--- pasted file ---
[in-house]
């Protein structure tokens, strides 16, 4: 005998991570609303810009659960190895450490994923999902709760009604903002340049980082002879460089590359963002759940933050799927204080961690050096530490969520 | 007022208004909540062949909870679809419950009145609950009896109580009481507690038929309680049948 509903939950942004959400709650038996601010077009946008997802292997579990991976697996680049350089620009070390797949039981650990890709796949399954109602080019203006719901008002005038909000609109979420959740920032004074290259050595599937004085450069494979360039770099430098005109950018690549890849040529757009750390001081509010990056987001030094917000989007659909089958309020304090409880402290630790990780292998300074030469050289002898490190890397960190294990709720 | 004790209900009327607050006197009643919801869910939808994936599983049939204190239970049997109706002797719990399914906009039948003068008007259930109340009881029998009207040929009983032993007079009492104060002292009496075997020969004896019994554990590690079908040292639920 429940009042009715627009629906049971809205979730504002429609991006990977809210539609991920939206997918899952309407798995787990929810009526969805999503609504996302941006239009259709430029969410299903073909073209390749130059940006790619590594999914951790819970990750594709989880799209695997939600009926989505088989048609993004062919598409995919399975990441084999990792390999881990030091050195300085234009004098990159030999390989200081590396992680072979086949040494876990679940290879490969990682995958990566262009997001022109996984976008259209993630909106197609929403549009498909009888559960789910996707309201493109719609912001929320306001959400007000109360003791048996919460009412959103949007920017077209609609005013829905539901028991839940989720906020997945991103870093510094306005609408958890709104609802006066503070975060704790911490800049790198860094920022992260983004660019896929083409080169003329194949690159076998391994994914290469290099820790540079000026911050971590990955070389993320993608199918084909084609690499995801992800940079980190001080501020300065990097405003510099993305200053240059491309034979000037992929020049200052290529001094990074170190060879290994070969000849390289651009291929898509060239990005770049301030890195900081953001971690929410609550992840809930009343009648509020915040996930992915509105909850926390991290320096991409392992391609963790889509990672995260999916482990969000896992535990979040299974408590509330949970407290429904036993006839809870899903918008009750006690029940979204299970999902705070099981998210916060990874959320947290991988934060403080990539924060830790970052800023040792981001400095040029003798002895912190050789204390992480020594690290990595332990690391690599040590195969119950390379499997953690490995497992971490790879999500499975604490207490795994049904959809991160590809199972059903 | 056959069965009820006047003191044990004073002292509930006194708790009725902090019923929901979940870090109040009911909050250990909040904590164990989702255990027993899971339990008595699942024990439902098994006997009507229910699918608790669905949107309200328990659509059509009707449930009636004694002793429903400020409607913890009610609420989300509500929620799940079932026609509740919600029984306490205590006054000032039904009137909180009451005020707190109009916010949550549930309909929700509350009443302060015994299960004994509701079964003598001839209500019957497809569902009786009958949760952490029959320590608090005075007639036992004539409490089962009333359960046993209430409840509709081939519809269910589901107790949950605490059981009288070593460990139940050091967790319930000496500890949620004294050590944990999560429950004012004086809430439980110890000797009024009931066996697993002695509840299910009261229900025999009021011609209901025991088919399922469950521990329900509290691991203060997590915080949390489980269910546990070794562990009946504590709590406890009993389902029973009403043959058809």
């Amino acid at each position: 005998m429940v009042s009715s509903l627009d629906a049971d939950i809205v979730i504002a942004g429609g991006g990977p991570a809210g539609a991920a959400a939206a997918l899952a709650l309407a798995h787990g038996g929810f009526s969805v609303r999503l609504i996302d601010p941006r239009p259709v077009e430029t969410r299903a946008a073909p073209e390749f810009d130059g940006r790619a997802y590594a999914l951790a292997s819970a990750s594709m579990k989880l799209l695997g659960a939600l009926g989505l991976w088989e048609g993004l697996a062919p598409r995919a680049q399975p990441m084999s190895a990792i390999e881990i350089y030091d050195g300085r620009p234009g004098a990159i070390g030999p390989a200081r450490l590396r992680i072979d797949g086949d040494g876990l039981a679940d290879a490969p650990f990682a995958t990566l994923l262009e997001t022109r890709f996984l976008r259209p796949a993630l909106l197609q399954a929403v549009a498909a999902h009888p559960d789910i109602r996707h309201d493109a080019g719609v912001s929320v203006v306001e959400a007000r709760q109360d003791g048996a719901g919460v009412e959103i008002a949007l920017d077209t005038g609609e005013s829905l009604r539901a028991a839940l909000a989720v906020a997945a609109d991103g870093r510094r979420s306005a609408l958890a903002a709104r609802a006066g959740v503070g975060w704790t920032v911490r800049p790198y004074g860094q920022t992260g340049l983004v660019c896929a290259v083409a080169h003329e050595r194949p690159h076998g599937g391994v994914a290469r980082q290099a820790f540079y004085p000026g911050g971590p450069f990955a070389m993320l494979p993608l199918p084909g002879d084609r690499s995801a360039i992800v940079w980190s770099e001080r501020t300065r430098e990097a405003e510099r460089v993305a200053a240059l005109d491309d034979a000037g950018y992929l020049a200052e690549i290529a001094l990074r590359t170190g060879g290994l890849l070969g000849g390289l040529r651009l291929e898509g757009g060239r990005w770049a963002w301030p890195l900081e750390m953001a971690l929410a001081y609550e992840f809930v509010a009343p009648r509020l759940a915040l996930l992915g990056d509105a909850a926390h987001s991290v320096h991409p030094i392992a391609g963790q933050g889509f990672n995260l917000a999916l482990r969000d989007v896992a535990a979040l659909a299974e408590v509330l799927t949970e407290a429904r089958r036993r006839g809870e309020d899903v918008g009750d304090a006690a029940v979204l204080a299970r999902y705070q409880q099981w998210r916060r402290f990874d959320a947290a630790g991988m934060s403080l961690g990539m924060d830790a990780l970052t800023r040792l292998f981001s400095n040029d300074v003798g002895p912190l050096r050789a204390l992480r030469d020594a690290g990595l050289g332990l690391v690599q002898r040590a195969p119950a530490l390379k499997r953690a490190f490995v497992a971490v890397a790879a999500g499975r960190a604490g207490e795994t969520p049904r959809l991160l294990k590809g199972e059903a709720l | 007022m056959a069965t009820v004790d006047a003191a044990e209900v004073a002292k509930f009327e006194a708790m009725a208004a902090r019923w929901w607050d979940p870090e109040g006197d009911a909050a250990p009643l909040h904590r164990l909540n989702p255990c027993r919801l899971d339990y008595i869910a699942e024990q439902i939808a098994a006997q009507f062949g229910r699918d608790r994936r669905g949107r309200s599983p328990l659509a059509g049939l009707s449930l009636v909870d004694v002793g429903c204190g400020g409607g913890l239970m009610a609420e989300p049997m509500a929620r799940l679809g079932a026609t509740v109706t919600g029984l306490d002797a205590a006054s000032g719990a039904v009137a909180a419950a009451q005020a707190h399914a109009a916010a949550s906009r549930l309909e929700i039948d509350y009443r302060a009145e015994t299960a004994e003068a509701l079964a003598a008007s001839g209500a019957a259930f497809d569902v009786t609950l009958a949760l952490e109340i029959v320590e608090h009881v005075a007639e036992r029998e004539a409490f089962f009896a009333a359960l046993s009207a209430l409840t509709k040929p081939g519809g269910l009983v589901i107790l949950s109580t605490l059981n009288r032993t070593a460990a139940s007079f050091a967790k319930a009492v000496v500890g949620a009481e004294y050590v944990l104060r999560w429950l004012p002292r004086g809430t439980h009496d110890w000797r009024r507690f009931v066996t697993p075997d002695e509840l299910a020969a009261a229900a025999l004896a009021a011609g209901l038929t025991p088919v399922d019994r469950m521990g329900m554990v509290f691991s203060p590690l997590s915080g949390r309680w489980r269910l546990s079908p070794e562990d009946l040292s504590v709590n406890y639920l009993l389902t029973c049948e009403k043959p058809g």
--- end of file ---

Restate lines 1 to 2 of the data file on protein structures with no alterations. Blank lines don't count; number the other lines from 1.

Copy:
[in-house]
């Protein structure tokens, strides 16, 4: 005998991570609303810009659960190895450490994923999902709760009604903002340049980082002879460089590359963002759940933050799927204080961690050096530490969520 | 007022208004909540062949909870679809419950009145609950009896109580009481507690038929309680049948 509903939950942004959400709650038996601010077009946008997802292997579990991976697996680049350089620009070390797949039981650990890709796949399954109602080019203006719901008002005038909000609109979420959740920032004074290259050595599937004085450069494979360039770099430098005109950018690549890849040529757009750390001081509010990056987001030094917000989007659909089958309020304090409880402290630790990780292998300074030469050289002898490190890397960190294990709720 | 004790209900009327607050006197009643919801869910939808994936599983049939204190239970049997109706002797719990399914906009039948003068008007259930109340009881029998009207040929009983032993007079009492104060002292009496075997020969004896019994554990590690079908040292639920 429940009042009715627009629906049971809205979730504002429609991006990977809210539609991920939206997918899952309407798995787990929810009526969805999503609504996302941006239009259709430029969410299903073909073209390749130059940006790619590594999914951790819970990750594709989880799209695997939600009926989505088989048609993004062919598409995919399975990441084999990792390999881990030091050195300085234009004098990159030999390989200081590396992680072979086949040494876990679940290879490969990682995958990566262009997001022109996984976008259209993630909106197609929403549009498909009888559960789910996707309201493109719609912001929320306001959400007000109360003791048996919460009412959103949007920017077209609609005013829905539901028991839940989720906020997945991103870093510094306005609408958890709104609802006066503070975060704790911490800049790198860094920022992260983004660019896929083409080169003329194949690159076998391994994914290469290099820790540079000026911050971590990955070389993320993608199918084909084609690499995801992800940079980190001080501020300065990097405003510099993305200053240059491309034979000037992929020049200052290529001094990074170190060879290994070969000849390289651009291929898509060239990005770049301030890195900081953001971690929410609550992840809930009343009648509020915040996930992915509105909850926390991290320096991409392992391609963790889509990672995260999916482990969000896992535990979040299974408590509330949970407290429904036993006839809870899903918008009750006690029940979204299970999902705070099981998210916060990874959320947290991988934060403080990539924060830790970052800023040792981001400095040029003798002895912190050789204390992480020594690290990595332990690391690599040590195969119950390379499997953690490995497992971490790879999500499975604490207490795994049904959809991160590809199972059903 | 056959069965009820006047003191044990004073002292509930006194708790009725902090019923929901979940870090109040009911909050250990909040904590164990989702255990027993899971339990008595699942024990439902098994006997009507229910699918608790669905949107309200328990659509059509009707449930009636004694002793429903400020409607913890009610609420989300509500929620799940079932026609509740919600029984306490205590006054000032039904009137909180009451005020707190109009916010949550549930309909929700509350009443302060015994299960004994509701079964003598001839209500019957497809569902009786009958949760952490029959320590608090005075007639036992004539409490089962009333359960046993209430409840509709081939519809269910589901107790949950605490059981009288070593460990139940050091967790319930000496500890949620004294050590944990999560429950004012004086809430439980110890000797009024009931066996697993002695509840299910009261229900025999009021011609209901025991088919399922469950521990329900509290691991203060997590915080949390489980269910546990070794562990009946504590709590406890009993389902029973009403043959058809």